Have you ever met a dog that seems to be a therapy dog even though he isn’t wearing a therapy vest? You know the dogs I’m talking about – they give us the right emotion at the moment we need it most. If we are sad, they know if we need to laugh versus snuggle. If we are happy they know how we like celebrate – do we like to do the happy dance, or a sing a goofy song? Whatever your special expression of joy is – these dogs know it. These dogs share some of our most intense moments and they do it with grace. Let’s face it there are a lot of people who don’t get this right. It really is amazing that dogs help us with our emotions when humans often have a hard time with it.
It may come as no surprise then, that while Charlie and Jade are retired as my Pet Partners they still are helping people. I believe that they have a deep need to be connected to humans – much more so than your average dog does. Yes, they are very bonded to me, but they like being in contact with others as well.
One of our favorite activities is to go for walks through the Duke Gardens . In case you aren’t familiar with the Gardens the Huffington Post put the gardens on their list of “insanely beautiful places to visit.” I mention this because the gardens get a LOT of visitors! From weddings to school children to Duke students to people in the community – there are a wide range of visitors that come through the gardens every year.
While your town may not have a park that is on Huffington Posts “insanely beautiful places” to visit, there are plenty of awesome places in every town to visit. Look around your town and find an interesting spot to visit with your dog – it is worth the effort!
My friend Nancy Bernstein joined us on a recent walk to document through photography a few of our interactions.
Ella is learning how to be a therapy dog by modeling Jade’s behavior. She is learning the best ways to meet and greet people. Ella is also learning how to remain calm when many people want her attention at the same time. This visitor is a pet sitter/dog walker who was visiting family in North Carolina. You can’t see that there are about 4-5 other people watching, laughing, and telling jokes as we are taking pictures. This photo is great because Kimberly is touching both Ella and Jade!! She was so happy to get to have some one-on-one time with dogs! Her family was teasing her the entire time we were taking photos! They loved that she found some dogs that she could spend some time with during their walk and on her trip! In case you are wondering the dogs are panting because it was hot outside when we took the photos.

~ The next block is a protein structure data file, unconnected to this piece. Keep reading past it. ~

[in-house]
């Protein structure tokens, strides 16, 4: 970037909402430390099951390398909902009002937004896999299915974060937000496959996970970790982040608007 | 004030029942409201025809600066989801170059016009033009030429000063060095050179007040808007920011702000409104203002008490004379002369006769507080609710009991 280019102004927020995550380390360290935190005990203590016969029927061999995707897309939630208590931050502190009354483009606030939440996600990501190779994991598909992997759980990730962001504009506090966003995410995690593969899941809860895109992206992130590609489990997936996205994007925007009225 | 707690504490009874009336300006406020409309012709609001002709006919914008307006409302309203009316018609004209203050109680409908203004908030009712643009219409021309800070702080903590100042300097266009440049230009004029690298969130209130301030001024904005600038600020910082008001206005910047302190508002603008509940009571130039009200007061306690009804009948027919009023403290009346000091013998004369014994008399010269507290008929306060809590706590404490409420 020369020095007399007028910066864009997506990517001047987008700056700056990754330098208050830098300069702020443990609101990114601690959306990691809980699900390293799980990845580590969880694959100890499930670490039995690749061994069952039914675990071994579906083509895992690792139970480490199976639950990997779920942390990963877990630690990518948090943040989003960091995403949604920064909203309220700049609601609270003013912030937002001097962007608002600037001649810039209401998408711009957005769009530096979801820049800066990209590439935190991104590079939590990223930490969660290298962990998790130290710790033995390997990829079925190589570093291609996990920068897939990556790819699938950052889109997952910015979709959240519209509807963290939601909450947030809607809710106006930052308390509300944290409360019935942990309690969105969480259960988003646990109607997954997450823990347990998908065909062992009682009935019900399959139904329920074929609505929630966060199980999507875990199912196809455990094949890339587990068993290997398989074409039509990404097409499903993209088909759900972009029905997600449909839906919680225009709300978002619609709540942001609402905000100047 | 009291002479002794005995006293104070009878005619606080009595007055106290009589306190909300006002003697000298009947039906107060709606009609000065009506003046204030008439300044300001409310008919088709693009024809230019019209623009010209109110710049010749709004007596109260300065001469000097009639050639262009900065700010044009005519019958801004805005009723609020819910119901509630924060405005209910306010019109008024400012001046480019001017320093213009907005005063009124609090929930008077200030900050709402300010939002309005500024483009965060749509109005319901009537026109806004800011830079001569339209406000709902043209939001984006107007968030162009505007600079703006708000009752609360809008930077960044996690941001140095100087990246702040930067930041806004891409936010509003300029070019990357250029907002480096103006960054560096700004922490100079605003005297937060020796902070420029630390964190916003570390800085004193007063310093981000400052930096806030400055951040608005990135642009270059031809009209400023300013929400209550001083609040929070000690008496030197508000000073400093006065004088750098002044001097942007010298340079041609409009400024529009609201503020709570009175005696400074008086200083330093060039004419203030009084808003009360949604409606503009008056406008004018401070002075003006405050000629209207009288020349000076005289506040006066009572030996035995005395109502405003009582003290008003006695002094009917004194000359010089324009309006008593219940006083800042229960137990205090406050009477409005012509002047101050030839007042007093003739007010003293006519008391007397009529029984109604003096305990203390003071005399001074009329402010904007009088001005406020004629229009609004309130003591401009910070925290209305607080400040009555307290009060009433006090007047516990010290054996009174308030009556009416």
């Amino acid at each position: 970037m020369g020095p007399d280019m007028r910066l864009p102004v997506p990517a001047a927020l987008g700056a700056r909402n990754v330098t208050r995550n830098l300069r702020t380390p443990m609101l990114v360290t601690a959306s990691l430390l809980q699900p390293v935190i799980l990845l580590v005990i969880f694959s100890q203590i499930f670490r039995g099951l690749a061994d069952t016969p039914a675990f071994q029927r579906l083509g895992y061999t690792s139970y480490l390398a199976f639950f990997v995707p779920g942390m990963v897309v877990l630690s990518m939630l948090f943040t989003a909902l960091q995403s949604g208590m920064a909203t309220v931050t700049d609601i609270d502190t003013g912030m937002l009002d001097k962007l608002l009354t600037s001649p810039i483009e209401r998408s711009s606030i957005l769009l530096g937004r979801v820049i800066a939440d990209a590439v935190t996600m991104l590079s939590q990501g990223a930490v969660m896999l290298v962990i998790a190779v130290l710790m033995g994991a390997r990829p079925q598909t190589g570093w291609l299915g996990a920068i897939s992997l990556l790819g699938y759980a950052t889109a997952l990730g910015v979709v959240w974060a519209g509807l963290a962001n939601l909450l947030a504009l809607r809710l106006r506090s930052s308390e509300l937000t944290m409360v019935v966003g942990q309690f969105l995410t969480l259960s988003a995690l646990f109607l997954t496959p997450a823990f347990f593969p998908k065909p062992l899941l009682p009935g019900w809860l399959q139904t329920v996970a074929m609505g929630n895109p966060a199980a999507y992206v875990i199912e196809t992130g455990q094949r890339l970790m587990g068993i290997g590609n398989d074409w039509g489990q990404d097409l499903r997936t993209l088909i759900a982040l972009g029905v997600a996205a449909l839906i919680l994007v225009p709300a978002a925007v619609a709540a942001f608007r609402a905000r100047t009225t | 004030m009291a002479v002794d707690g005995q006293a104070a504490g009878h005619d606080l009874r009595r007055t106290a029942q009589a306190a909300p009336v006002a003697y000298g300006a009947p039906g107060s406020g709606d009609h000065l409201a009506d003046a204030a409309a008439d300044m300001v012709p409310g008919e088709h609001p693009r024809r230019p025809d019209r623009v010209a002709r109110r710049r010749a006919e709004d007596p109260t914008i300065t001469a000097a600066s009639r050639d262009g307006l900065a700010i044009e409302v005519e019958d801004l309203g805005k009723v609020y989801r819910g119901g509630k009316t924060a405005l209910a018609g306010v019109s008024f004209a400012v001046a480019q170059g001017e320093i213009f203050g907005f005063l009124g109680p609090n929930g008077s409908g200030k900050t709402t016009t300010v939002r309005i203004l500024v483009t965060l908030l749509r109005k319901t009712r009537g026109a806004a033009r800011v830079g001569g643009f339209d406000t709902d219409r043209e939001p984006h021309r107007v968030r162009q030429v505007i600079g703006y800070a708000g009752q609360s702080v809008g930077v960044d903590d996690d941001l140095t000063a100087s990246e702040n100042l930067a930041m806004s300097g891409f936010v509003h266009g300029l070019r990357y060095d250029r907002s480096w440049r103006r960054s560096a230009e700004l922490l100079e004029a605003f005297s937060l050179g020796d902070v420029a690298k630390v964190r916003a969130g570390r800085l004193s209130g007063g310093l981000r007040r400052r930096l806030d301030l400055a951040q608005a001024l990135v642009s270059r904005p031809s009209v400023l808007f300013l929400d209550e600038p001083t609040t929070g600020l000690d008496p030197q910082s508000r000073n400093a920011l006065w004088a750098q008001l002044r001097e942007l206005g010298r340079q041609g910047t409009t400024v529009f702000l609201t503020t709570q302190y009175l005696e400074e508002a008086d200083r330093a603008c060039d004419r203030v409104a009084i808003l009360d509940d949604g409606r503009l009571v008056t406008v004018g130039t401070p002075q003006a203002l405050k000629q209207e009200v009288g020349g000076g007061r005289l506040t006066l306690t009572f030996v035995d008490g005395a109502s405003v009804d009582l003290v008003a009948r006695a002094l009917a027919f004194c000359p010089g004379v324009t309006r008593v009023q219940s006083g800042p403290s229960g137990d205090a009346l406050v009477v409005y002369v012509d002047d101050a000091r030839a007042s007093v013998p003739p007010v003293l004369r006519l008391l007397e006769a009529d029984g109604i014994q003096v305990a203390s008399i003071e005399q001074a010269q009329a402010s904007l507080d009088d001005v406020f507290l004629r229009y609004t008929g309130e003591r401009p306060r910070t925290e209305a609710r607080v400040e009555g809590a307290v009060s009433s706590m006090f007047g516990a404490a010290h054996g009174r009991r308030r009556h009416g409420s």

If you are wondering where I might be – I am by the stone wall just outside of the photograph. Charlie was with us as well and I was walking him. We are not on an official visit – we are walking our dogs – and our dogs are able to bring joy and happiness to others. What a wonderful way to spend part of an afternoon!
As we continue on our walk and see some freshmen who are missing their dogs from home…
It looks like Jade and Ella may not be enjoying the interaction, but that wasn’t true. We made the mistake of posing underneath a persimmon tree that was dropping fruit and the dogs really wanted to eat the persimmons! The students thought this was really funny and enjoyed having the chance to get to know both Jade and Ella.
The really nice thing about going on walks like this is that no one expects your dogs to be “perfect” so there is no pressure. You can leave at any point in time. Jade LOVES being outside so these walks are a great way for her to share her special gifts.
A little farther down the path we met another student, a senior studying evolutionary biology/anthropology. She fell in love with the dogs. Jade liked chatting with her and Ella fell in love with her boots! You can’t see Ella in this photo because she is tucked behind Jade with her head inside the boots!
The common theme in these photos – joy.
We discovered that when we shared why we were taking photos of the dogs with random people in the park they were very happy to participate in the project. My goal was for you, the reader, to know what our walks are like on any given day. I want everyone to know how much joy “retired” dogs bring people. These are not planned visits and they bring joy to both dogs and humans.
I want to say thank you to the people who took time from their walk through the Duke Gardens to participate in this project! I’d also like to thank my friend and photographer Nancy Bernstein. Nancy graciously went on a walk with me so that we could capture and share these moments with everyone.